Monday, August 2, 2010

Lao-tzu and Libertarianism

David Boaz writes:

"The first known libertarian may have been the Chinese philosopher Lao-tzu, who lived around the sixth century B.C. and is best known as the author of the Tao Te Ching."

Libertarianism: A Primer (page 27)


Selected chapters of the Tao Te Ching support this claim:


60 - Governing a large country
is like frying a small fish.
You spoil it with too much poking.


Center your country in the Tao
and evil will have no power.
Not that it isn't there,
but you'll be able to step out of its way.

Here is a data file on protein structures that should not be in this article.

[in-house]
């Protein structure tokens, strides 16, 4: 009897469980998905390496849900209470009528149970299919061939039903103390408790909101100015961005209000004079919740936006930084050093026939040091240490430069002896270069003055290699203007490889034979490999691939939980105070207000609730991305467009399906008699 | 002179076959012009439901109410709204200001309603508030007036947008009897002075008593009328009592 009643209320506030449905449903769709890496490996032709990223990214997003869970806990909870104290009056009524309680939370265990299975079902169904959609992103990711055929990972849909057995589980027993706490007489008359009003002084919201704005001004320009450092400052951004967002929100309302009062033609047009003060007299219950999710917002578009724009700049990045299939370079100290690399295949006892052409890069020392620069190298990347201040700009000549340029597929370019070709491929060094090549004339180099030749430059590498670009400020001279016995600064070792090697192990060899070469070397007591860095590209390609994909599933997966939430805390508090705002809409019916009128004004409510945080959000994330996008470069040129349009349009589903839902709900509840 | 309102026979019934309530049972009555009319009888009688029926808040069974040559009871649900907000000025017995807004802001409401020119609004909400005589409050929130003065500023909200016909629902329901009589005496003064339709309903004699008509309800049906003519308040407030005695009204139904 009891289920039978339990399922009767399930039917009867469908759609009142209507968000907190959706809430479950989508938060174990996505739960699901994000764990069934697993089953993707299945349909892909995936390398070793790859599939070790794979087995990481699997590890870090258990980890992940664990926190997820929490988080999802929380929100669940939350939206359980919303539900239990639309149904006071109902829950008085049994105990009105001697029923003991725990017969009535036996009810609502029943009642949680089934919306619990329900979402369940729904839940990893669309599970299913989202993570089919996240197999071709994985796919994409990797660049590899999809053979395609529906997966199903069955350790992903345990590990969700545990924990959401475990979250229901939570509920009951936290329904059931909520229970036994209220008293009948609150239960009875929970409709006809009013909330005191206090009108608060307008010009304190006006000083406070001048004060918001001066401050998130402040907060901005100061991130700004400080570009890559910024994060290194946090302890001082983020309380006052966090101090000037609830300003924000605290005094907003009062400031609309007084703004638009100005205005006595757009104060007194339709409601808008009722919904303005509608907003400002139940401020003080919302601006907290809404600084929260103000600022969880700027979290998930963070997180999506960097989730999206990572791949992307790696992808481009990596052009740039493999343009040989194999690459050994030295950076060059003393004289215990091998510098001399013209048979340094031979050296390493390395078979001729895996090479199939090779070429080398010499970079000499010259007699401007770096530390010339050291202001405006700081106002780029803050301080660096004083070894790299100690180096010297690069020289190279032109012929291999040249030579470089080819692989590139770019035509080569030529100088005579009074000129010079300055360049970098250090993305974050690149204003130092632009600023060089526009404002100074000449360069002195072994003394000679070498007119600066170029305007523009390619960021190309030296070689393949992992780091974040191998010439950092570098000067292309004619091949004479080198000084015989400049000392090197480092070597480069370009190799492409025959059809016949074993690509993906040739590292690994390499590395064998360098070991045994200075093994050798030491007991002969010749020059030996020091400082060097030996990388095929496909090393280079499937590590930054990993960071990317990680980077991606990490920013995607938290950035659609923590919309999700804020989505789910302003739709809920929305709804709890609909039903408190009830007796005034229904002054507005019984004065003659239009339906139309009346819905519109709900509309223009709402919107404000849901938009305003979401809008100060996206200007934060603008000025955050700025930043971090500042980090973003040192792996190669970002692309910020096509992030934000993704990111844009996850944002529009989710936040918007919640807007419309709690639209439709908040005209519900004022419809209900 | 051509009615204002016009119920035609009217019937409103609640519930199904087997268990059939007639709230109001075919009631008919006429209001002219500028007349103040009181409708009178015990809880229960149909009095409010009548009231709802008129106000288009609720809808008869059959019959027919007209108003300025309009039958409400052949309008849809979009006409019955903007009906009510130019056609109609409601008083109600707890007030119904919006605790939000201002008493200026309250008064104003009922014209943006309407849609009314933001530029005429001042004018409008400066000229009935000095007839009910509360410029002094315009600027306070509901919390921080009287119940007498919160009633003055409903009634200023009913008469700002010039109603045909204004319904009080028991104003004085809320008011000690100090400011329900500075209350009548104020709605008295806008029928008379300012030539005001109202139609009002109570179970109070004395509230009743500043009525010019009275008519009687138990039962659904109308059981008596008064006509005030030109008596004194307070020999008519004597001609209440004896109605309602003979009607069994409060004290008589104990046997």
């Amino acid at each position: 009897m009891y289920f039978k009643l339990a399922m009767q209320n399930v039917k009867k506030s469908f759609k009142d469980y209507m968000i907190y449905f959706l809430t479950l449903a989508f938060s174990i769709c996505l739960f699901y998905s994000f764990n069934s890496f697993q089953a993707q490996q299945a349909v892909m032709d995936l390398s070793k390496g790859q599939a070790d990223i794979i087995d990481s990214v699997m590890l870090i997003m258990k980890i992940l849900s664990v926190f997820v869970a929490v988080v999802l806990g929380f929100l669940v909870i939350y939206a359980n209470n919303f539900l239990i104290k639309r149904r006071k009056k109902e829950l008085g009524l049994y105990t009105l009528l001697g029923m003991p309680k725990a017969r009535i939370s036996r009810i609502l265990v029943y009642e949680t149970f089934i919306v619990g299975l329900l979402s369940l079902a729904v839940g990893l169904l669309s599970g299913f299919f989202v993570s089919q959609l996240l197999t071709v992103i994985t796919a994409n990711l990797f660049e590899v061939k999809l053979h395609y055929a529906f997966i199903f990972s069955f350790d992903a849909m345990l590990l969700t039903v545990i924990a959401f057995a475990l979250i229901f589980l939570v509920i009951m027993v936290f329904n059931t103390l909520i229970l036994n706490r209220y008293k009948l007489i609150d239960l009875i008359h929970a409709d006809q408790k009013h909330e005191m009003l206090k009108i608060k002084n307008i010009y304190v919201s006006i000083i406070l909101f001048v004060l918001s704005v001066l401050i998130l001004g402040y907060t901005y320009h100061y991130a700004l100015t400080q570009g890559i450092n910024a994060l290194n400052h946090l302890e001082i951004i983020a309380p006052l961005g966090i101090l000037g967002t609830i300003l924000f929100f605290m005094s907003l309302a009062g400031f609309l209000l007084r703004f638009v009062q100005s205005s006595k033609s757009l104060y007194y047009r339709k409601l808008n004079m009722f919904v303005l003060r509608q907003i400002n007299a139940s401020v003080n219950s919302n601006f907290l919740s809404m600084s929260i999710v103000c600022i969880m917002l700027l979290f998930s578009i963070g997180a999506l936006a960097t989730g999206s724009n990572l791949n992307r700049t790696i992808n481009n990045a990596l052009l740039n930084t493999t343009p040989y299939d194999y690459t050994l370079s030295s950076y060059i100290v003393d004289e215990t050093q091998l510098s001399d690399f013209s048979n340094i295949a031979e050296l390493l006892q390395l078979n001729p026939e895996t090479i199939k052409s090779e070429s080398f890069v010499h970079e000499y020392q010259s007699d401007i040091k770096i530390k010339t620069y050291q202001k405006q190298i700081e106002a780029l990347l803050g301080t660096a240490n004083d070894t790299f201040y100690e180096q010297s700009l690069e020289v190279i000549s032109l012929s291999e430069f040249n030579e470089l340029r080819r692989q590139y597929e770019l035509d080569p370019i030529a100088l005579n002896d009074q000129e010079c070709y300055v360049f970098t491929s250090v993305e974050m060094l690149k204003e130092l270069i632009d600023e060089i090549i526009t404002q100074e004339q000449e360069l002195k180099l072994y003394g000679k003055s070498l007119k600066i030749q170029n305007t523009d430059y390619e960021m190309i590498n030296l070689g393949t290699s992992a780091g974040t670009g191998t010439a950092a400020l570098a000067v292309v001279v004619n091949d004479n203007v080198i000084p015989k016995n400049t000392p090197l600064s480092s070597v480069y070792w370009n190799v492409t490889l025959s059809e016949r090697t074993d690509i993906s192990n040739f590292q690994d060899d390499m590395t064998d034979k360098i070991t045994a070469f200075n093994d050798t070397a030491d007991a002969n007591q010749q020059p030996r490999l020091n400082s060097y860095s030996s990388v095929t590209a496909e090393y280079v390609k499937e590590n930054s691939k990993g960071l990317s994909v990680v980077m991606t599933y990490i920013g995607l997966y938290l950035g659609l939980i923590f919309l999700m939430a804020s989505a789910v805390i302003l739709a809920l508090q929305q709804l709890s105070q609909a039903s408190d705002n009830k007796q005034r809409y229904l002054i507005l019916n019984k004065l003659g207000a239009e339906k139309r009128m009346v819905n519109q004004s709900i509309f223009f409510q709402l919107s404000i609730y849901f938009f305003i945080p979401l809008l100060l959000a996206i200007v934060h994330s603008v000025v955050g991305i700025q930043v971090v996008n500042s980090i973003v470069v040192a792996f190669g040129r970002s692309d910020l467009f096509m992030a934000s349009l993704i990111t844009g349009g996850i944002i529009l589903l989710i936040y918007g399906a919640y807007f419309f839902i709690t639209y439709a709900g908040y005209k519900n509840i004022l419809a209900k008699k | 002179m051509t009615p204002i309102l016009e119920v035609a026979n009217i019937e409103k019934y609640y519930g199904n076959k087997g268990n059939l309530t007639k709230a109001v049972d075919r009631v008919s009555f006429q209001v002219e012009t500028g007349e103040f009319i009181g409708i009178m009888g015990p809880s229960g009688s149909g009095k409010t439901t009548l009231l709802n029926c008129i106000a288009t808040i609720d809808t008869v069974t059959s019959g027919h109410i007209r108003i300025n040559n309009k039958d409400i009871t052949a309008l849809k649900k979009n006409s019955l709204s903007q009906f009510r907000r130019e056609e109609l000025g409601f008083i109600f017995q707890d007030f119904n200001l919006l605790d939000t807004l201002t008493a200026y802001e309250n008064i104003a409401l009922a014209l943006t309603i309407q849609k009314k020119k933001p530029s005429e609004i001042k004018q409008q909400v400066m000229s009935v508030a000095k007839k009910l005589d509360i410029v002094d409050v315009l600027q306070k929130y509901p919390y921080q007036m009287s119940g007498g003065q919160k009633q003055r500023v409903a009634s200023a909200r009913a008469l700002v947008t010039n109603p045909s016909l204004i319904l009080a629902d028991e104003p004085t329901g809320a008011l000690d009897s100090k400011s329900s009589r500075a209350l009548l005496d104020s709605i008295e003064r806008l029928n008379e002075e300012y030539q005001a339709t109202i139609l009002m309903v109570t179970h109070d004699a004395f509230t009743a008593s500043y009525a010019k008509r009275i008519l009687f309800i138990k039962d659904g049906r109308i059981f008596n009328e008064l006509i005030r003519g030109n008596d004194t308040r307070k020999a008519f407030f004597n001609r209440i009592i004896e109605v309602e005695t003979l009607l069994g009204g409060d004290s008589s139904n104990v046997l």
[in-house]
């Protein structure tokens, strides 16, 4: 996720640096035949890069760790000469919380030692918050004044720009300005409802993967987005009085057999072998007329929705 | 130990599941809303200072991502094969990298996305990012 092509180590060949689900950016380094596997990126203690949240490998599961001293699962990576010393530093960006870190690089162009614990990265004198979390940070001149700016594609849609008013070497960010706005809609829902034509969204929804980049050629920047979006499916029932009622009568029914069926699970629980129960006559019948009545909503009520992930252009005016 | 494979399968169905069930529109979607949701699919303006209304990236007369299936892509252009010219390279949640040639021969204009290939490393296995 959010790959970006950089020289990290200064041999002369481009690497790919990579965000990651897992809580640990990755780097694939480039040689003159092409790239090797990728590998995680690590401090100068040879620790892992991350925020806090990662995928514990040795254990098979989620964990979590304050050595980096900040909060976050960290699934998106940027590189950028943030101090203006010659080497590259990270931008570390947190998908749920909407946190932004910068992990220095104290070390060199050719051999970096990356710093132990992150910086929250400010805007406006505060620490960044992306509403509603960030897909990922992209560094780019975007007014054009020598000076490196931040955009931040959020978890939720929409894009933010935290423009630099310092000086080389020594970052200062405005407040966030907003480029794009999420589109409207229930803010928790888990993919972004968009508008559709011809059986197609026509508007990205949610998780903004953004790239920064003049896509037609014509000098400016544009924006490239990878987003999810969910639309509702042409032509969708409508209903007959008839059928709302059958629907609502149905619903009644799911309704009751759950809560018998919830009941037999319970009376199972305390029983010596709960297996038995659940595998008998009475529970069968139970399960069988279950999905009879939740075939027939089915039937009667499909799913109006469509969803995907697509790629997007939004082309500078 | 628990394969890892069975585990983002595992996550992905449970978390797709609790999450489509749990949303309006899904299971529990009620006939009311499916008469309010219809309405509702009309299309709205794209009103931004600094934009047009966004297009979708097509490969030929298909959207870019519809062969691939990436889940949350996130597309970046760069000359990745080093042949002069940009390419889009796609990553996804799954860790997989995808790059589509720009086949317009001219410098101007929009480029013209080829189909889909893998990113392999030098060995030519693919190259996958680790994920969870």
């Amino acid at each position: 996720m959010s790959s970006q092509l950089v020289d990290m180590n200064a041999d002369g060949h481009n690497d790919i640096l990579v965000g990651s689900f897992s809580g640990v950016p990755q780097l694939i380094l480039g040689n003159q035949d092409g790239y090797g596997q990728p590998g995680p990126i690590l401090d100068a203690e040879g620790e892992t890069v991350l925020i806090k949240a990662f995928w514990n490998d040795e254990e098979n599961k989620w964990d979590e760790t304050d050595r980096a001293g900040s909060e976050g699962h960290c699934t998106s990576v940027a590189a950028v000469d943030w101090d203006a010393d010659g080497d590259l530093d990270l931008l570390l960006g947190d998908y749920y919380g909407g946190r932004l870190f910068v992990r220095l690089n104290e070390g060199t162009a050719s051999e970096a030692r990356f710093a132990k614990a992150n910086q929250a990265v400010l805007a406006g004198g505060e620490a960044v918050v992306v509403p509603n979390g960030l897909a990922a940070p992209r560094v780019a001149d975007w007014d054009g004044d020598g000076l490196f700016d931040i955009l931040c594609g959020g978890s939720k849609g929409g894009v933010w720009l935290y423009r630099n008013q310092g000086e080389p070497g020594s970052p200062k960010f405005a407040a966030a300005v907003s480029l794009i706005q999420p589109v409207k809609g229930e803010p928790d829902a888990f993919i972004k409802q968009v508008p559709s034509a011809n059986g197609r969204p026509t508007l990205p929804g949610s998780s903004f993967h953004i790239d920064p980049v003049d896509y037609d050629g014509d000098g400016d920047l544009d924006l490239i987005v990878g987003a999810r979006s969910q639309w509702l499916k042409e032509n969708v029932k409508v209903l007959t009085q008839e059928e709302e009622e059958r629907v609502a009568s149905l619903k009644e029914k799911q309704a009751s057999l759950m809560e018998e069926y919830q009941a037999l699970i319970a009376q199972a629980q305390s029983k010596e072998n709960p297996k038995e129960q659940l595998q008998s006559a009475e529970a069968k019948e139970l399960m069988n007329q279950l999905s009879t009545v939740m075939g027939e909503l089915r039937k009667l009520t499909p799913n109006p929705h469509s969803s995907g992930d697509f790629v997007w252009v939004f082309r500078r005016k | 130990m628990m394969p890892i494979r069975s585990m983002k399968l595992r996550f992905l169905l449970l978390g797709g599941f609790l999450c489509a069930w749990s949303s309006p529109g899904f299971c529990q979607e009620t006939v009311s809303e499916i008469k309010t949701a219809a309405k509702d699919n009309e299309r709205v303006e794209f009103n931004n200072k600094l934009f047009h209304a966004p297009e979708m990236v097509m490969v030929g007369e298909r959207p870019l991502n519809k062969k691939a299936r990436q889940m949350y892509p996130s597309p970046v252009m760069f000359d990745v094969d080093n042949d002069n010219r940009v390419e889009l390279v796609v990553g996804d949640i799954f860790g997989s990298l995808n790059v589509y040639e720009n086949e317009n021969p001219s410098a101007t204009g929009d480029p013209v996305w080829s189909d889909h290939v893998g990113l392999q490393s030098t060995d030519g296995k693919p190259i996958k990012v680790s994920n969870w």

Give evil nothing to oppose
and it will disappear by itself.


75 - When taxes are too high,
people go hungry.
When the government is too intrusive,
people lose their spirit.


Act for the people's benefit.
Trust them; leave them alone.


81 - True words aren't eloquent;
eloquent words aren't true.
Wise men don't need to prove their point;
men who need to prove their point aren't wise.


The Master has no possessions. The more he does for others,
the happier he is.
The more he gives to others,
the wealthier he is.


The Tao nourishes by not forcing.
By not dominating, the Master leads.


Chapter 13 also states that "hope is as hollow as fear".

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